Who studies this subject?

Source: HESA

Start building a picture of who you could be studying with by taking a look at the profile of people that have studied this subject here in previous years.

UK / Non-UK
8% of students here are from outside the UK
Male / Female
77% of students are female
Full-time / Part-time
14% of students are part-time
Typical Ucas points
214 entry points typically achieved by students
2:1 or above
61% of students achieved a 2:1 or above
Drop-out rate
10% of students do not continue into the second year of their course
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What are graduates doing after six months?

Source: DLHE

Here’s what students are up after they graduate from studying this subject here. We’ve analysed the employment rate and salary figures so you can see at a glance whether they’re high, typical or low compared to graduates in this subject from other universities. Remember the numbers are only measured only six months after graduation and can be affected by the economic climate - the outlook may be different when you leave uni. What do graduate employment figures really tell you?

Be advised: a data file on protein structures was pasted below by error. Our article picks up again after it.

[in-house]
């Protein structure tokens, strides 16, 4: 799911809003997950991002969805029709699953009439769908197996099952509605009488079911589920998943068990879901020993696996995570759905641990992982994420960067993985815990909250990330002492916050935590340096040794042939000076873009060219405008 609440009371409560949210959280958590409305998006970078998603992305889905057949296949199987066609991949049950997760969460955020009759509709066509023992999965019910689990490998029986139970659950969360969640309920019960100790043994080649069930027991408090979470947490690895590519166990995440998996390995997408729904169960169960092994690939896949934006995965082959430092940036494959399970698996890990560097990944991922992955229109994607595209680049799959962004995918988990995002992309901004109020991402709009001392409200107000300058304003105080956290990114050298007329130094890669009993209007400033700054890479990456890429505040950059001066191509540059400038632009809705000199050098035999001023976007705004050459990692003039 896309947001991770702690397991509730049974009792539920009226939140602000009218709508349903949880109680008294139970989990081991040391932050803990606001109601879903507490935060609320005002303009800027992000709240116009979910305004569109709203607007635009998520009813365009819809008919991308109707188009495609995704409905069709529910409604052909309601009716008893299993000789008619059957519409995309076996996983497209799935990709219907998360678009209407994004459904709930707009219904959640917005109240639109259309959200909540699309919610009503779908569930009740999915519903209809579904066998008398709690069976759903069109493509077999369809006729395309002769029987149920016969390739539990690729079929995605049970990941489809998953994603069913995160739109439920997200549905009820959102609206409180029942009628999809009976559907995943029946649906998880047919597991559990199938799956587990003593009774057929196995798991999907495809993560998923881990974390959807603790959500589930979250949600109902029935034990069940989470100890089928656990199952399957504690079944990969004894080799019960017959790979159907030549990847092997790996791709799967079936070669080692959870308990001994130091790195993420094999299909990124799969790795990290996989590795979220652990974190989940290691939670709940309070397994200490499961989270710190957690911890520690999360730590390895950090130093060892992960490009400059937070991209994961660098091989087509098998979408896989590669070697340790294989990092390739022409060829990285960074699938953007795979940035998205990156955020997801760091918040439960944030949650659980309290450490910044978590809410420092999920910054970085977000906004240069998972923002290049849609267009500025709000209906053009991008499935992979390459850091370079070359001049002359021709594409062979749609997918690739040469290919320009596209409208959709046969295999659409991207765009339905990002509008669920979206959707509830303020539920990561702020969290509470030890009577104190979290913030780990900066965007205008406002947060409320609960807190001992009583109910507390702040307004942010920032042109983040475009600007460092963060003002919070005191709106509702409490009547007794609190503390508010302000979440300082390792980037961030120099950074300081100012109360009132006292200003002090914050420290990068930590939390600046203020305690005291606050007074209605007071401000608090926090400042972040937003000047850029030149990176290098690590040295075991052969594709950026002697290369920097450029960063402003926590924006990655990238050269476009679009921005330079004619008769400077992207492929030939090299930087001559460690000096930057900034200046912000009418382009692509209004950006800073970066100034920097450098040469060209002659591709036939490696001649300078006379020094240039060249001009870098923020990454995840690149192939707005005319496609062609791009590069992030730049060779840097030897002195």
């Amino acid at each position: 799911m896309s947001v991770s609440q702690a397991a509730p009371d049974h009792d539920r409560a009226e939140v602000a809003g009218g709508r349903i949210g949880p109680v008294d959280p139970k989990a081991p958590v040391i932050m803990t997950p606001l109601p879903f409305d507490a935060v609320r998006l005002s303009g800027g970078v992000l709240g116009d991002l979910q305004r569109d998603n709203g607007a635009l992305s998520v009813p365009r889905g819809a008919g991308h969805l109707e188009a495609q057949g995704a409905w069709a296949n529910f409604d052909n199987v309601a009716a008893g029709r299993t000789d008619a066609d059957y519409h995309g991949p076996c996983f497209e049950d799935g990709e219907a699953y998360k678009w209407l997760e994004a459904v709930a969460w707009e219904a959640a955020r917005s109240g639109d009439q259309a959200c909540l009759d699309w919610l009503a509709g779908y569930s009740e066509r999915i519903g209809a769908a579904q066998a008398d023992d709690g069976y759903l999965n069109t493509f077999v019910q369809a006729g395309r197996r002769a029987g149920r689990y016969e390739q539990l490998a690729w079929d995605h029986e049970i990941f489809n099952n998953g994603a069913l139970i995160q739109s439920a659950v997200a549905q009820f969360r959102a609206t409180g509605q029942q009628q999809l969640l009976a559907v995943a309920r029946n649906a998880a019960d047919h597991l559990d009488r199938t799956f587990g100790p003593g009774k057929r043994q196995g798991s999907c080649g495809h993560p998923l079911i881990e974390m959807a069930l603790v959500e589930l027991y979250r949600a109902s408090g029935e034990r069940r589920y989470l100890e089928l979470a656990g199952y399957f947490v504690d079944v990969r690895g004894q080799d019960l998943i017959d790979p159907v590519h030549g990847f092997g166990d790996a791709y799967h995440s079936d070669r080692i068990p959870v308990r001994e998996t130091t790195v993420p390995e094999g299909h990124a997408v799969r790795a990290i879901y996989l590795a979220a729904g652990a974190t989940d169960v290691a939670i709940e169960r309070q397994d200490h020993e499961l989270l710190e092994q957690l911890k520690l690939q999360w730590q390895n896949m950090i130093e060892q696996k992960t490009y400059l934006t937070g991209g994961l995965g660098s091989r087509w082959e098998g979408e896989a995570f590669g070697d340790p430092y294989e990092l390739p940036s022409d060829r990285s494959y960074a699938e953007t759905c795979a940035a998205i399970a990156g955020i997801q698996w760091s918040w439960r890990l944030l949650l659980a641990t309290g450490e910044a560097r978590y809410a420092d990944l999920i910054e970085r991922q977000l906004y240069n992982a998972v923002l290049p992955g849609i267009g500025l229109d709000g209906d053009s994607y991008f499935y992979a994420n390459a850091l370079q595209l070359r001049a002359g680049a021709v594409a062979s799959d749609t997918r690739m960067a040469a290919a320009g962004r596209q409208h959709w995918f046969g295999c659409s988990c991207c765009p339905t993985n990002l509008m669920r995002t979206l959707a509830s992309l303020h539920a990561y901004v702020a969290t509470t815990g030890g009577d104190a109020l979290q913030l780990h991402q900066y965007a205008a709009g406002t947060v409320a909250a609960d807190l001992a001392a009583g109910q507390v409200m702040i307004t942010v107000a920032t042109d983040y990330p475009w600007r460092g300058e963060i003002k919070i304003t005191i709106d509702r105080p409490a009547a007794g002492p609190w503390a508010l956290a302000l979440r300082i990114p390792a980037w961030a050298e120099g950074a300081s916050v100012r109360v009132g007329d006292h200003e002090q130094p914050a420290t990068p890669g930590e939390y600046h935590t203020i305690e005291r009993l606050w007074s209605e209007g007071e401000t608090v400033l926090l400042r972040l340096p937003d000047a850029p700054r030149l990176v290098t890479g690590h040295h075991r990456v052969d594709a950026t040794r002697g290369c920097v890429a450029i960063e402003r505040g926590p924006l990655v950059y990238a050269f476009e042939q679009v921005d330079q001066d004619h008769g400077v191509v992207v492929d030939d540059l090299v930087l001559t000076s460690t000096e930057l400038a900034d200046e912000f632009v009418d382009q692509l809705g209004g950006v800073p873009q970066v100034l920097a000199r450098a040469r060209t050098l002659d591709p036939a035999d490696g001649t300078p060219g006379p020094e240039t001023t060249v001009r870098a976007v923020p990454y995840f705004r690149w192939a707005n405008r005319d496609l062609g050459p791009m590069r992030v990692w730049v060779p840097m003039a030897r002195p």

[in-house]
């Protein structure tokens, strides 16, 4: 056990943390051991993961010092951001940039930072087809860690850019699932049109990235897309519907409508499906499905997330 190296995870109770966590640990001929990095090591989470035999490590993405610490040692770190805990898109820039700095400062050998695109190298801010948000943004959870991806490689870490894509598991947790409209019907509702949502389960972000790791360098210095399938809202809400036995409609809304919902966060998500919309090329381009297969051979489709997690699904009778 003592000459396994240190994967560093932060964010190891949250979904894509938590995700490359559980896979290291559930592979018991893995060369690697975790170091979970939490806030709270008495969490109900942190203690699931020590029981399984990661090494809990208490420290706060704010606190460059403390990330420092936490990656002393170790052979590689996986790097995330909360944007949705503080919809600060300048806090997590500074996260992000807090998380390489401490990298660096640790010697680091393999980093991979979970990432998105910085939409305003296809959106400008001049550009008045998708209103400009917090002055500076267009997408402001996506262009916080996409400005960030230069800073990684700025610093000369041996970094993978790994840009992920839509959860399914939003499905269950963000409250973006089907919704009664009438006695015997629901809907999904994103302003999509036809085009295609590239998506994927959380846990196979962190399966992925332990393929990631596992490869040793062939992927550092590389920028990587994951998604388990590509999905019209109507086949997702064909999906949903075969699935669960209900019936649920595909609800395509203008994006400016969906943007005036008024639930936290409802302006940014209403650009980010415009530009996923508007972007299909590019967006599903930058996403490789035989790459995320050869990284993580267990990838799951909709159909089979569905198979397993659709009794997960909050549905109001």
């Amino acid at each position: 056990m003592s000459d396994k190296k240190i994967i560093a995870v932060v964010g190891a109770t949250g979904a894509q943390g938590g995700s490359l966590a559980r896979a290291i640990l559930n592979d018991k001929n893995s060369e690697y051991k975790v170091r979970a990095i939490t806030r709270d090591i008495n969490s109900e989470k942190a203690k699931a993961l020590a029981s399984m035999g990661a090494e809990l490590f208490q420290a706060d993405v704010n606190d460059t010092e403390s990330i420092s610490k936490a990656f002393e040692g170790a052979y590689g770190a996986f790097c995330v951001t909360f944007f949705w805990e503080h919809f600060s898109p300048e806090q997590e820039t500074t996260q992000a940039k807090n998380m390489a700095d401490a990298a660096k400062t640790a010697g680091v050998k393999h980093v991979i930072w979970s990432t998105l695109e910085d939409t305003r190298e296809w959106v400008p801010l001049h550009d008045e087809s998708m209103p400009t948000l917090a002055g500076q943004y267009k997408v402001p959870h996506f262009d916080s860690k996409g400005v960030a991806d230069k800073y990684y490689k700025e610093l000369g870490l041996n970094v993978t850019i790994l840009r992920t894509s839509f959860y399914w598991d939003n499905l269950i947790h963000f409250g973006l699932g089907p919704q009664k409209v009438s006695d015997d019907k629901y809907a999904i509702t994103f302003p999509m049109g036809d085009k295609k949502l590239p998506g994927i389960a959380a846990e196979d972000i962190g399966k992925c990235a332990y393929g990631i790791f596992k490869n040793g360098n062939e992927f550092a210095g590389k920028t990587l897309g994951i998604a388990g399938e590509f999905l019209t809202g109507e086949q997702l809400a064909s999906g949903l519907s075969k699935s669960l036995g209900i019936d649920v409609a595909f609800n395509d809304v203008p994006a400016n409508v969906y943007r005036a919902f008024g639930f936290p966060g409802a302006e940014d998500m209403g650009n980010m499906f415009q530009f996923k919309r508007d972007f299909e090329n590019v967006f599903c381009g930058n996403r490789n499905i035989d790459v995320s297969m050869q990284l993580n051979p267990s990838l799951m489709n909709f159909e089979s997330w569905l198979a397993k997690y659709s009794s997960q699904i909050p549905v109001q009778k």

% employed or in further study 88% LOW
Average graduate salary £17.6k MED
Graduates who are welfare and housing associate professionals


Graduates who are sales, marketing and related associate professionals


Graduates who are childcare and related personal services


Employment prospects for graduates of this subject

Sources: DLHE & HECSU
We have quite a lot of sociology graduates, although numbers fell last year. But graduates still do pretty well. Most sociology graduates go straight into work when they complete their degrees, and a lot of graduates go into jobs in social professions such as recruitment, education, community and youth work, and housing. An important option for a sociology graduate is social work - and we're short of people willing to take this challenging but rewarding career. Sociology is a flexible degree and you can find graduates from the subject in pretty much every reasonable job — obviously, you don't find many doctors or engineers, but you do find them in finance, the media, healthcare, marketing and even IT. Sociology graduates taking further study often branch out into other qualifications, like teaching, law, psychology, HR and even maths, so don’t think a sociology degree restricts you to just one set of options.